I am upset with the old guard about what they are doing to Cunliffe. When it comes to Mallard he never even made deputy leader, possibly Mallard is acting out his own aspirations through Shearer.

    • Lightly 18.2

      not everyone in National likes Key but they like being ministers. A leader who MPs believe will lead them to victory will have the support of caucus and the party. Shearer isn’t that person, hence all this. If Shearer were going to win in 2014, there would be no trouble.

      • McFlock 18.2.1

        That’s the difference between tories and lefties: the problem here is not just a difference in victory expectations (whether Shearer can deliver), but also the style of any resulting government. And the rhetoric has been very polarising about it: Shearer might be many things, but I don’t believe he deserves the term “neoliberal”. 
               
        My worry is that this feuding is getting entrenched enough to be maintained well into 2014.
                   
         

        • One Tāne Huna 18.2.1.1

          Look at the number of comments here from people who intend to become members as a direct result of decisions taken at the weekend. The Labour Party is in fine fettle.

          It wouldn’t hurt to get rid of the mumbling bumbling bottleneck at the top and install someone effective, though.

          • McFlock 18.2.1.1.1

            Yeah, that’s the shizzle. “Bumbling bottleneck”. What happens if Shearer wins the Feb vote? Will you be making the best of it, or continuing the hyperbole?
                     
            And if Cunliffe wins, will the Shearer camp here and elsewhere behave with similar grace?
                     
            Great – Labour might get new members. It might also lose members who want a party without backbiters and snipers. And no matter who wins in Feb my concern is that the defeated side will continue the fight well into election year.

            • lprent 18.2.1.1.1.1

              Yes that would be my concern as well. However it would be a different situation than the two that have happened.

              1. the anointed heir

              2. the parachute candidate that the caucus wanted for whatever reasons….

              Neither were conducive to actually resolving the leadership to the opponents satisfaction. 60% in caucus or a win across the whole party probably would be.

            • felix 18.2.1.1.1.2

              I don’t know mate, now that the voting procedure has been sorted whoever leads the party after February will be able to claim a legitimate democratic mandate from the party.

              Be a bit hard for the defeated side – whoever it is – to argue with that I’d have thought.

              • McFlock

                Wouldn’t stop people from trying, though, especially if the the vote went caucus+affiliates> membership.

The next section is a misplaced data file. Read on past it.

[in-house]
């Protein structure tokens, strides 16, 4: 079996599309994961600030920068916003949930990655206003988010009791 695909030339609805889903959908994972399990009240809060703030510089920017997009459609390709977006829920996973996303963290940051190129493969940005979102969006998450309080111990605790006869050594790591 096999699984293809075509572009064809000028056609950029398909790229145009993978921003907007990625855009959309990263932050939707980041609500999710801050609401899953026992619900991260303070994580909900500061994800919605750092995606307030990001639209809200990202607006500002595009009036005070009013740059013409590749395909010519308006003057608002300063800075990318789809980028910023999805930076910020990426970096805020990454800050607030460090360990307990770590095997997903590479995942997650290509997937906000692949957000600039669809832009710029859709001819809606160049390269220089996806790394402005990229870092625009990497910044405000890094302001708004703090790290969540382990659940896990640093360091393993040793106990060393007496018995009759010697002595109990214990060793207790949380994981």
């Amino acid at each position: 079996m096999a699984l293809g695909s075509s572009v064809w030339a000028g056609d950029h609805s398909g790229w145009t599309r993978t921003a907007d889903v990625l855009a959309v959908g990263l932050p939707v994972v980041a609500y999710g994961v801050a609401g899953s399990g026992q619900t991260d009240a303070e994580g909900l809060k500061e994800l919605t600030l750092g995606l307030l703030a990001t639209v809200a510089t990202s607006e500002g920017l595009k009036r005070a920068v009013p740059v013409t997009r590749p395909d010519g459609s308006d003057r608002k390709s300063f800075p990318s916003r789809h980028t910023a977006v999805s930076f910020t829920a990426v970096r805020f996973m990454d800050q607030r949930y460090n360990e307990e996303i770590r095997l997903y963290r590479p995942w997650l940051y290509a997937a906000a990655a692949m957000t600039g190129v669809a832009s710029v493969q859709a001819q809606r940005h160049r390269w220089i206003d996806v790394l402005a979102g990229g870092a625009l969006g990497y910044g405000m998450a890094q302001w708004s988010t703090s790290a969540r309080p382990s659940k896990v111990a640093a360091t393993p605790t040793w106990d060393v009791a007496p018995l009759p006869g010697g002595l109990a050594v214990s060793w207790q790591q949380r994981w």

But even the caucus being overruled by the others leaves the failed candidates able to take the moral high ground, saying that e.g. the membership had been poisoned by gossip and dirty tricks. Whoever wins.

                From my ind, the only outcome to put a lid on the bullshit is if all three parts voted in the same direction – not unanimous, just a majority in all 3 groups.

            • One Tāne Huna 18.2.1.1.1.3

              Making the best of whoever has the genuine backing of the party under the new rules. The National Party is the problem, after all.

  19. muzza 19

    The Douglas clique at least had an ideology they were working for. This clique what do they stand for? What are their values other than power for themselves? The failure of Labour to define a value set over the past four years is a reflection of this clique’s lack of values

    They do have an ideology, it is the same one “The Douglas” clique operated to, so this lot are doing their job just fine. Running interference to allow the NATS to continue the ideological tasks!

    Why do people still include Helen Clark in positive reference, as if she was not at least the equal, of anyone prior or post to sell out NZ!

    Someone speak up, how did Helen “earn” that UN job again…

  20. RedBat 20

    I am only just realising that John Key is NOT one of your socialist Labour infiltrators into the Nats.

    You guys really are as fucked up as you seem.

  21. Brokenback 21

    The true nature of the ‘hidden hand’ of the Labour caucus reveals itself , unequivocally.
    I wish I had enough time to drag up my infrequent , but pertinent , posts raising these matters.

    The current events ,and in fact all the tragic tale since ’06 , is a direct consequence of their despicable machinations to form a “dry” coalition with that bottom dweller Dunne instead of a centre Left Coalition with the Greens after the working class of South Auckland had saved their sorry butts.

    None of the Neo fascist tragedy besetting Aotearoa since ’08 would have come to pass.

    The real irony of the situation is that the dire circumstances that a substantial portion of the NZ electorate now find themselves in as a consequence is fuelling a desire for the Left that may just see a dramatic rise in Party membership that should herald their permanent exorcism in February.

    That is of course unless all those people who “don’t read blogs “fail to grasp the opportunity and enrol and avail themselves the one plausible chance of true democracy that has been presented for quite a considerable time.

    I have not held membership since the 80′s , I intend to join and will vote for the future.

    • Lindsey 21.1

      You should have another look at those 05 numbers. Then tell us how a Labour/Green coalition without NZ First or Dunne could have had the numbers to form a government.

  22. xtasy 22